The Forever Aftermath of a Mass Shooting
Americans affected by gun violence talk about trauma, grieving, and intermittent hope.
On Saturday, hundreds of thousands of Americans are expected to rally in Washington, D.C., and around the country in protest of gun violence and mass shootings.
Mass shootings are deep in the country’s connective tissue. They leave limps, aches, sleepless nights; they inflict post-traumatic stress disorder; they are the cause of too many funerals. They fling some people across political divides, and further entrench others in positions they held before.
Many survivors and relatives of victims become advocates for gun-control measures, others for open-carry laws; some work to eradicate firearms from their communities, while others buy more to feel safe at home. Some quickly morph into activists or politicians, processing their grief or trauma through action; others continue to live their lives in private. Those whose families are splintered by mass shootings in America sometimes weave new connections with their peers—a substitute family of sorts, built from steadily compounding national tragedies.
On the occasion of Saturday’s march, The Atlantic spoke with 10 survivors and family members affected by previous shootings—at schools, places of worship, and a nightclub—to understand how trauma changes the direction of a life, and how they view the apparent shift in the national conversation around gun violence following the shooting that killed 17 in Parkland, Florida, in February. Here are their stories, in chronological order of when the shootings occurred:
- Devorah Heitner lived through the shooting at Massachusetts’s Bard College at Simon’s Rock in 1992, when, she says, mass shootings were still a “foreign concept.”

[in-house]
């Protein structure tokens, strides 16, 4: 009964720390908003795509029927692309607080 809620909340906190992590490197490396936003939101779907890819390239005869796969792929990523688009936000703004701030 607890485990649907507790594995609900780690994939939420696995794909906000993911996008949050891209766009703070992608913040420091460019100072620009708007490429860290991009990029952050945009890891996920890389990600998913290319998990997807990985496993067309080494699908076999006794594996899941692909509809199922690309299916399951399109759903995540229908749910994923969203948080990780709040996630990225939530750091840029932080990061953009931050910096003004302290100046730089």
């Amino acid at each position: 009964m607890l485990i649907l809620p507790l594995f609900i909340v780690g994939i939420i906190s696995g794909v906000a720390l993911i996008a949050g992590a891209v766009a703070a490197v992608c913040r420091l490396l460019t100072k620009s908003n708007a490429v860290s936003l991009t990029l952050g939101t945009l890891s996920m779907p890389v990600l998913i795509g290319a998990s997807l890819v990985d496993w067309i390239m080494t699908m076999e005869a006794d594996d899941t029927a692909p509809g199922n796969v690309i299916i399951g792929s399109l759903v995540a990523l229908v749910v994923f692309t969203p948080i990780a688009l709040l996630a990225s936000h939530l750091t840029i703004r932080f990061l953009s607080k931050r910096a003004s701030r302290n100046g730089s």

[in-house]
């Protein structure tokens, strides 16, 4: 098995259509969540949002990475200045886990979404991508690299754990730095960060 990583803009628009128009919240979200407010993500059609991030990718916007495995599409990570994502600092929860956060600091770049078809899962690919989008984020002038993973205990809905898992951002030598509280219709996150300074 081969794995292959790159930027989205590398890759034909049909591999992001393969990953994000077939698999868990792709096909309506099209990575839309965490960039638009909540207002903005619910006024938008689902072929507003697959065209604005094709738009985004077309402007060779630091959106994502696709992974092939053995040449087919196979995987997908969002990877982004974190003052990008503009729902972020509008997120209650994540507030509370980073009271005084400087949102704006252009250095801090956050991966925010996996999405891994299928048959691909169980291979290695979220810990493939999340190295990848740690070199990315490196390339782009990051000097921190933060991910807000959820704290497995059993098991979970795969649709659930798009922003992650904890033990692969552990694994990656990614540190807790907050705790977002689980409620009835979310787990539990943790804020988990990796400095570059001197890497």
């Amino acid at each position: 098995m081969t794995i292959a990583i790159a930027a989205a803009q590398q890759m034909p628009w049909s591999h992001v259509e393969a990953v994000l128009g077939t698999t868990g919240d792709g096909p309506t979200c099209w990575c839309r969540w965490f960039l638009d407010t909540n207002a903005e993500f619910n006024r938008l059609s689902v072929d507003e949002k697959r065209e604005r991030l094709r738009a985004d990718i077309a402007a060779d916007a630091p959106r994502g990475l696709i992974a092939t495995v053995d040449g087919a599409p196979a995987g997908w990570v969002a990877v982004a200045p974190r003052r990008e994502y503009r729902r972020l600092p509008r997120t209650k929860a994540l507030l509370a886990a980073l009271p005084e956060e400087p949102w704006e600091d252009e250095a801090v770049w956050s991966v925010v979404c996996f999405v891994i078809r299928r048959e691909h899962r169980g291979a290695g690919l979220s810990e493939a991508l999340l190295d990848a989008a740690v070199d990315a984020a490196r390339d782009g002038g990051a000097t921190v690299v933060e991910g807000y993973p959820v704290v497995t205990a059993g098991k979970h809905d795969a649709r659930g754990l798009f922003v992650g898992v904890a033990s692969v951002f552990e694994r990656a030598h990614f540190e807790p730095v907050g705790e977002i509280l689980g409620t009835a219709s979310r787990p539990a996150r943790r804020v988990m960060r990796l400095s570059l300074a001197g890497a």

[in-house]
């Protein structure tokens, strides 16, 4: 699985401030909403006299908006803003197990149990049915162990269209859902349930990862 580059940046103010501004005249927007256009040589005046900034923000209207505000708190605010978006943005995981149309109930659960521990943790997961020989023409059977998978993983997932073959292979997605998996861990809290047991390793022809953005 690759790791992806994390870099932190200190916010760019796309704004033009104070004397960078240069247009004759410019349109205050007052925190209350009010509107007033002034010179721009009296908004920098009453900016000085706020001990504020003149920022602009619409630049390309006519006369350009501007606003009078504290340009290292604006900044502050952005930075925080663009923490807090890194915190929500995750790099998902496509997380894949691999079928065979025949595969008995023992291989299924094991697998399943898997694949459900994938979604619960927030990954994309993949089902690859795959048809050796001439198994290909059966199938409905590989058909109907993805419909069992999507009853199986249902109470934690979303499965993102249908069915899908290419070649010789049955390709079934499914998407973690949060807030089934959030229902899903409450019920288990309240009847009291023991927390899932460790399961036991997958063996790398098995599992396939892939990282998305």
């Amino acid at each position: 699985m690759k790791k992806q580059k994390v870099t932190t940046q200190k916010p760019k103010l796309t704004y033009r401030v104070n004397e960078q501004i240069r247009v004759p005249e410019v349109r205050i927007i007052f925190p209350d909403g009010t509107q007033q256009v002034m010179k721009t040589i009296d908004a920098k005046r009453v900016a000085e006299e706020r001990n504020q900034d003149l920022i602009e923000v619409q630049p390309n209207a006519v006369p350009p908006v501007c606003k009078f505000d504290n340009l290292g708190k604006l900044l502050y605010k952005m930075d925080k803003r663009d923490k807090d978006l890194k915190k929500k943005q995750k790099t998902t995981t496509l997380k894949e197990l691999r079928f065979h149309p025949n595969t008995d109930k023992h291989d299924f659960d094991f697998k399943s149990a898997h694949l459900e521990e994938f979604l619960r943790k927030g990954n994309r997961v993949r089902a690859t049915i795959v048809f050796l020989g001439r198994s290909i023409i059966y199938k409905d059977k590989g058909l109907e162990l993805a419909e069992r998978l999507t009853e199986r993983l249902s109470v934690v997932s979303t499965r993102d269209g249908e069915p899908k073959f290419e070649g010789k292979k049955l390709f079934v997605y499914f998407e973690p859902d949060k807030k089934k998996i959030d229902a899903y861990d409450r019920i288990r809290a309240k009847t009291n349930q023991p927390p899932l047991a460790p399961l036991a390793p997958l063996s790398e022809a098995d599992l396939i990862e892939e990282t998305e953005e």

- Heather Martin was a senior at Columbine High School during the infamous 1999 shooting there that left 15 dead.
- Lisa Hamp lived through the mass shooting at Virginia Tech in 2007, which left 33 dead.
- Pardeep Singh Kaleka, a former police officer and teacher, lost his father in the 2012 Sikh temple shooting in Wisconsin. In the years since, he has been working as a trauma therapist.
- After her 6-year-old son died in the 2012 shooting at Sandy Hook Elementary, Scarlett Lewis dedicated herself to helping young people better manage their emotions and form meaningful relationships.
- Alissa Parker’s daughter Emilie died in the Sandy Hook Elementary school shooting, and she went on to co-found a school-safety organization.
- Sarah Clements, now a senior at Georgetown University, recalls how her mother’s experience as a teacher who survived the Sandy Hook shooting helped spur them both to the cause of gun-violence prevention.
- Melvin Graham lost his sister, Cynthia Graham Hurd, in the Emanuel AME Church shooting in Charleston, South Carolina, in 2015.
- Christine Leinonen’s son Christopher was one of the 49 people killed at Pulse nightclub in Orlando, in 2016. She and her son’s best friend, Brandon Wolf, recounted their turn to activism as a way of honoring Christopher.
These 10 people are a small sample of the countless Americans whose lives have been forever altered by gun violence. To share stories of your own, you can write to us at Letters@TheAtlantic.com.